Ageing, sickness and health in england and wales during the mortality transition

B. Harris, M. Gorsky, A. Guntupalli, A. Hinde

Research output: Contribution to journalArticlepeer-review

6 Citations (Scopus)


During the second half of the nineteenth century, friendly-society actuaries became increasingly concerned about an apparent increase in recorded morbidity. They attributed this increase to changes in sickness behaviour and a decline in the societies' ability to police sickness claims. These arguments have been echoed by a number of historians but others have suggested that the increase represented a real change in sickness experience. This paper addresses these arguments in three ways. It begins by exploring contemporary debates over morbidity change between 1870 and 1914. It then revisits the data on which many of these arguments were based. Finally, it presents new data from a recent study of the Hampshire Friendly Society, which shed fresh light on the pattern of age-specific morbidity in the late nineteenth and early twentieth centuries.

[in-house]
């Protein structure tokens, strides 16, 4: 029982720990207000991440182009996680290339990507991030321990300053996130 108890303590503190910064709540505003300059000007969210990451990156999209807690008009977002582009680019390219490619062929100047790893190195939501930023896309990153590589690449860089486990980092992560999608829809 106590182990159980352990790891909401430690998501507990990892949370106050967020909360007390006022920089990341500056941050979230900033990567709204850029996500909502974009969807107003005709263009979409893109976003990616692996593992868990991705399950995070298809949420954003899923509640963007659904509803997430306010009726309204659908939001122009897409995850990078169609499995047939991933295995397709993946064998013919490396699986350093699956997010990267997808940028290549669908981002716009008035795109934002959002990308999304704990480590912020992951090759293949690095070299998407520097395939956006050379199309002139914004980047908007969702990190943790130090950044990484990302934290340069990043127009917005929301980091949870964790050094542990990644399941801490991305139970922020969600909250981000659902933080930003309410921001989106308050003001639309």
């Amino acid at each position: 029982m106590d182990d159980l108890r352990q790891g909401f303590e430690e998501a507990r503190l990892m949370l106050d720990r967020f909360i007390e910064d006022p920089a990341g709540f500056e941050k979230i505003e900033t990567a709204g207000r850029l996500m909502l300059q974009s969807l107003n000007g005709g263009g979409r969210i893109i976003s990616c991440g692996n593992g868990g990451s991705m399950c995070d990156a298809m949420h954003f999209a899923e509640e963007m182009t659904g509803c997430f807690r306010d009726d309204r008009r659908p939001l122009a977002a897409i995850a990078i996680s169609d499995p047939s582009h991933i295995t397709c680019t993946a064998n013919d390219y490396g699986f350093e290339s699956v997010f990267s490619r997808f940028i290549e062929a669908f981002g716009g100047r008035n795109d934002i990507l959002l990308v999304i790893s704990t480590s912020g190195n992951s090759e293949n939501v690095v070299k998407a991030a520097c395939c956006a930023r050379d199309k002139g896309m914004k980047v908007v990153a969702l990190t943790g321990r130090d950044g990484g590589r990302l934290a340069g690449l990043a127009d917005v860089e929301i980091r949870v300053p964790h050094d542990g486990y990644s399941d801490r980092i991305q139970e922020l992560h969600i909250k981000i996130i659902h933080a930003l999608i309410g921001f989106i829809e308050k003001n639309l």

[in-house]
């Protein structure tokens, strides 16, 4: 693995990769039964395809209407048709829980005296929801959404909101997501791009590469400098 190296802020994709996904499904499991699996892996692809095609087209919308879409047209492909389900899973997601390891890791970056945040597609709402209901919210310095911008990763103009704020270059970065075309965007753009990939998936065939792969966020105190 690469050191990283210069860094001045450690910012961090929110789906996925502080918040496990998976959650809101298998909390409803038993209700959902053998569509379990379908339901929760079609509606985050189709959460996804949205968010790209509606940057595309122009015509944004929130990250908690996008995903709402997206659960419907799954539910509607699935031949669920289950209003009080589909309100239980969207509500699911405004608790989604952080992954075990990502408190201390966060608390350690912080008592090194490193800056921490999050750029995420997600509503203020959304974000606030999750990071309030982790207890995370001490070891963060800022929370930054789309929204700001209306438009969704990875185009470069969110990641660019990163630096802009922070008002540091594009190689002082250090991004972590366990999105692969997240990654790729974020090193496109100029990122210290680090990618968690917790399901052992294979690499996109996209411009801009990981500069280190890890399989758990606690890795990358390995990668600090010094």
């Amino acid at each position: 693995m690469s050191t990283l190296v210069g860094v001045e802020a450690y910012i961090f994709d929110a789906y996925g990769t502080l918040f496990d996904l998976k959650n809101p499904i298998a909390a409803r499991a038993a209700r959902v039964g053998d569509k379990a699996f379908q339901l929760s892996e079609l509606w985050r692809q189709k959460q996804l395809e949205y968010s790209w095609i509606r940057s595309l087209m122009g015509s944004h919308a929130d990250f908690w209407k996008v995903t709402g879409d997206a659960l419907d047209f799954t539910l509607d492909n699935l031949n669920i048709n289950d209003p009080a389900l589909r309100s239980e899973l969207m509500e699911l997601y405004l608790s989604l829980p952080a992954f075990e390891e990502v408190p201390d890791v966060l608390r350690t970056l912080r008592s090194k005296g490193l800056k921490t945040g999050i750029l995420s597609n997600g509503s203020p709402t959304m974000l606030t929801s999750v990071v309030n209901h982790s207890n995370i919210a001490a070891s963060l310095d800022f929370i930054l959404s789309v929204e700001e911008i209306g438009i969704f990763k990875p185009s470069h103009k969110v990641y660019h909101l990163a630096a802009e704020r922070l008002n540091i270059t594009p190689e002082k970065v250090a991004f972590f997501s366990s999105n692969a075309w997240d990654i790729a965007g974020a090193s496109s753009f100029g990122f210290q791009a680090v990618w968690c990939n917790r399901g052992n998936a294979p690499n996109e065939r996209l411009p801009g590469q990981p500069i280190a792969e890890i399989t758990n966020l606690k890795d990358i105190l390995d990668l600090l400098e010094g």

Original languageEnglish
JournalSocial History of Medicine
Publication statusPublished - 2011


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